In his second book (yet to be published), Alan says, “Initially just working out what SDAM is seemed difficult, as the explanations I read were difficult to understand and to relate to my memory generally.

His research and communication with others on the topic meant that he had a clearer understanding of his conditions, but there was much more he would have liked to explore.

In addition to his aphantasia and memory conditions, Alan was recently tested for and had a verbal diagnosis of autism:

Alan did not see any of his conditions as a disability, and while he recognized the barriers, he felt there were ways to deal with them to better understand himself. And if he better understood how these conditions affected him, he could help others in the community better understand themselves.

Alan was a life-saver for me, as I’m sure he was for many, having discovered that I live with aphantasia and SDAM,” says Glenys McLaughlin, fellow aphantasic and community friend. “The experiences Alan shared were validating and informative, and his joyful curiosity was infectious. He was a true citizen scientist whose contributions form part of the foundations of research in this fascinating field.

In mid-March 2020, Alan was diagnosed with metastatic pancreatic cancer, and was given weeks at best months to live. During this time, his authentic and positive self never wavered. He carried on his aphantasia work throughout his terminal cancer diagnosis, with a strong determination to finish what he started.

On April 22nd, 2020 he passed away peacefully in a local hospice, leaving behind his wife, Vanessa Kendle and two step-children, Charlotte and Jack.

He maintained his interest and enthusiasm to the last, with phone calls and emails until just a few days before his untimely death. I feel his loss personally. He will be sadly missed by many members of the growing aphantasia community to which he contributed much and by which he felt supported and sustained,
Professor Adam Zeman
Professor Adam Zeman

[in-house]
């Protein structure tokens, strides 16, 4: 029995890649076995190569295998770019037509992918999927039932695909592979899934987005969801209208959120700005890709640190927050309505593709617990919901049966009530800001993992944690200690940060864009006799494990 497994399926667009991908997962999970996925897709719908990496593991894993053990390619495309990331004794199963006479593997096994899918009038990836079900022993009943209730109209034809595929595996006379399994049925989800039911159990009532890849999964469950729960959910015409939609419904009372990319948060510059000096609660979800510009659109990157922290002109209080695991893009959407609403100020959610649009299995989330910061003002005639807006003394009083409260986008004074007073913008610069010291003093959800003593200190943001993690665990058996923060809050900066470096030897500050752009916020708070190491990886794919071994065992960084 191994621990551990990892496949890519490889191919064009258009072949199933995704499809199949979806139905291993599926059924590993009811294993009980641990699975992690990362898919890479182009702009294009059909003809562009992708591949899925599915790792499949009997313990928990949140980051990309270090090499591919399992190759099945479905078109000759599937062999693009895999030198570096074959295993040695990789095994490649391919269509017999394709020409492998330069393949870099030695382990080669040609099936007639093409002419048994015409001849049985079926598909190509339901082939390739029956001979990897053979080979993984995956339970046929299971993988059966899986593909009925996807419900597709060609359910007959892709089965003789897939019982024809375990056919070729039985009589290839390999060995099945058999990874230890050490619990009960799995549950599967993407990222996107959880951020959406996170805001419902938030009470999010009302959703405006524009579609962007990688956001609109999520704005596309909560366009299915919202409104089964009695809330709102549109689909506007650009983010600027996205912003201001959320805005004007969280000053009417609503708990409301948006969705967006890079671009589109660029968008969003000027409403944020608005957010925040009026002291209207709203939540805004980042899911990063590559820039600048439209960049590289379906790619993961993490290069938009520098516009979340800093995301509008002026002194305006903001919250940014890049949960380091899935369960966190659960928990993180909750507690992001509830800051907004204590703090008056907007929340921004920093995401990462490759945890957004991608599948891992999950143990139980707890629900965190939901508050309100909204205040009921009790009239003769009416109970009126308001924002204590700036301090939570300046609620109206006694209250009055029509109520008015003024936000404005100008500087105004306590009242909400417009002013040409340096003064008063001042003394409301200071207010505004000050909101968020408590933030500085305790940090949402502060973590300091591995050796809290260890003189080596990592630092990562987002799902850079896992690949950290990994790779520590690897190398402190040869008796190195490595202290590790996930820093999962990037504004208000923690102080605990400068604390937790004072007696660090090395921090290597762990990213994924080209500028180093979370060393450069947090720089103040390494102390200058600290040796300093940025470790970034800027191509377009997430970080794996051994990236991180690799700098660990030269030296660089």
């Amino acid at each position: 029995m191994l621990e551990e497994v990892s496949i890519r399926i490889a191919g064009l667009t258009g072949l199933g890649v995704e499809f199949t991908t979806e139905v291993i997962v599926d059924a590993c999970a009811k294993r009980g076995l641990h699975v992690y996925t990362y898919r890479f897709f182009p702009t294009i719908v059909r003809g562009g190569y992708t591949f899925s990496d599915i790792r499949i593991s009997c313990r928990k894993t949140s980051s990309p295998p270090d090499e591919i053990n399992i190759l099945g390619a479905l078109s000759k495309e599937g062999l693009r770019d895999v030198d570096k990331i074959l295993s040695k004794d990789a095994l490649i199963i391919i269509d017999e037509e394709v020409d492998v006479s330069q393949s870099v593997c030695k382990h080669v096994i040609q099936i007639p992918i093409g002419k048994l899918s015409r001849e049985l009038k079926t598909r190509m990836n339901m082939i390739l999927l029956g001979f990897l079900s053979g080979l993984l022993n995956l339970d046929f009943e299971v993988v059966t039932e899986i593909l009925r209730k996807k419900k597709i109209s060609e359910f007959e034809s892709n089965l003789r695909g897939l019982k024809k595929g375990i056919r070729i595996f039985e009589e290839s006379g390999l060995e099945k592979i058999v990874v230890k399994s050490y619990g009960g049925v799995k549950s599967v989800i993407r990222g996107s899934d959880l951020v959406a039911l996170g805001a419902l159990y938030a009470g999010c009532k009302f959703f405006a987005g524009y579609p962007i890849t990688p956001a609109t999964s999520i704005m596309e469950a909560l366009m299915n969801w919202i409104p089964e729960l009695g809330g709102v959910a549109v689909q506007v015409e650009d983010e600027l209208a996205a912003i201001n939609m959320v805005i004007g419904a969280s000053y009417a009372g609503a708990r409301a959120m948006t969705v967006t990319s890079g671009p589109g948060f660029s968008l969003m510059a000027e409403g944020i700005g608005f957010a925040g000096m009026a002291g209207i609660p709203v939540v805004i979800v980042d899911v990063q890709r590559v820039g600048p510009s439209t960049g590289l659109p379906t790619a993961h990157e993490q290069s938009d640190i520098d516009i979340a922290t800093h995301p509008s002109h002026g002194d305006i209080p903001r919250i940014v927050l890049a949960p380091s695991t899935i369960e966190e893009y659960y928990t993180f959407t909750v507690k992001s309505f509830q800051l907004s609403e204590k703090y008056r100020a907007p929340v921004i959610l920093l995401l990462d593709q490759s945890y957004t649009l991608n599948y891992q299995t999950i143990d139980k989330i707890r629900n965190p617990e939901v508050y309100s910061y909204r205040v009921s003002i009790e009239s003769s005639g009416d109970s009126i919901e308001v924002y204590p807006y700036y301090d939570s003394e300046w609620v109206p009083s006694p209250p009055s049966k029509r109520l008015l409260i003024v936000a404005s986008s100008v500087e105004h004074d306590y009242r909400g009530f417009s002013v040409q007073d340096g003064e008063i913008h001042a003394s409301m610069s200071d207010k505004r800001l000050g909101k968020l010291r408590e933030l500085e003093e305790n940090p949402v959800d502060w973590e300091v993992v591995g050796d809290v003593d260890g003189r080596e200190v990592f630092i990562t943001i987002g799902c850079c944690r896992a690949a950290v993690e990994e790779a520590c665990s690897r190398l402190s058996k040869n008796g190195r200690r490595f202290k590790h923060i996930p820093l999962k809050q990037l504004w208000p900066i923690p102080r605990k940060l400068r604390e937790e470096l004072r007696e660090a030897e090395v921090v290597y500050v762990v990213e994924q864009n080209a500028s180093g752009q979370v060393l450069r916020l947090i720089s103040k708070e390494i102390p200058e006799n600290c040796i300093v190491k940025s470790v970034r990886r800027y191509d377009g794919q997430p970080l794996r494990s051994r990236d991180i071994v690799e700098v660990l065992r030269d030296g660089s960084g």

Cognitive neurologist, Exeter University
Just months before his passing, Alan sat down with Adam Zeman for an interview. This Q&A is one of Alan’s most notable and important contributions to aphantasia:

If you look at the content of Alan’s life and work, you will gain a greater appreciation for his contributions to aphantasia, and the community he helped to establish.

Alan enriched so many of our lives by helping us tap into something that’s already present inside us, but hidden somehow, out of reach. He challenged us to think better, to see this alternative way of thinking not as a weakness, but as our greatest strength.

I’ve reached a point in my life where you just accept that you are who you are and you don’t think too negatively about your situation”. – Alan Kendle

Alan, thank you for helping us develop a deeper understanding and appreciation of aphantasia. Your legacy remains, and memory will never be forgotten.

Alan’s second book, with a working title “My history is stories I tell and not memories I have; Severely Deficient Autobiographical Memory and poor working memory” is to be published at a later date. If you’d like to be among the first to get your hands on a copy email: [email protected]ionKearny.com.

Thank you to the community members who contributed quotes: Adam Zeman, Zoë Pounder, Robb Williams, & Glenys McLaughlin.

Special thanks to our co-writers, Alice Cann and Nelan Tagra.

Our heartfelt condolences to the Kendle family. 

If you knew Alan Kendle and would like to share your reflections and fond memories, please use the comment section below.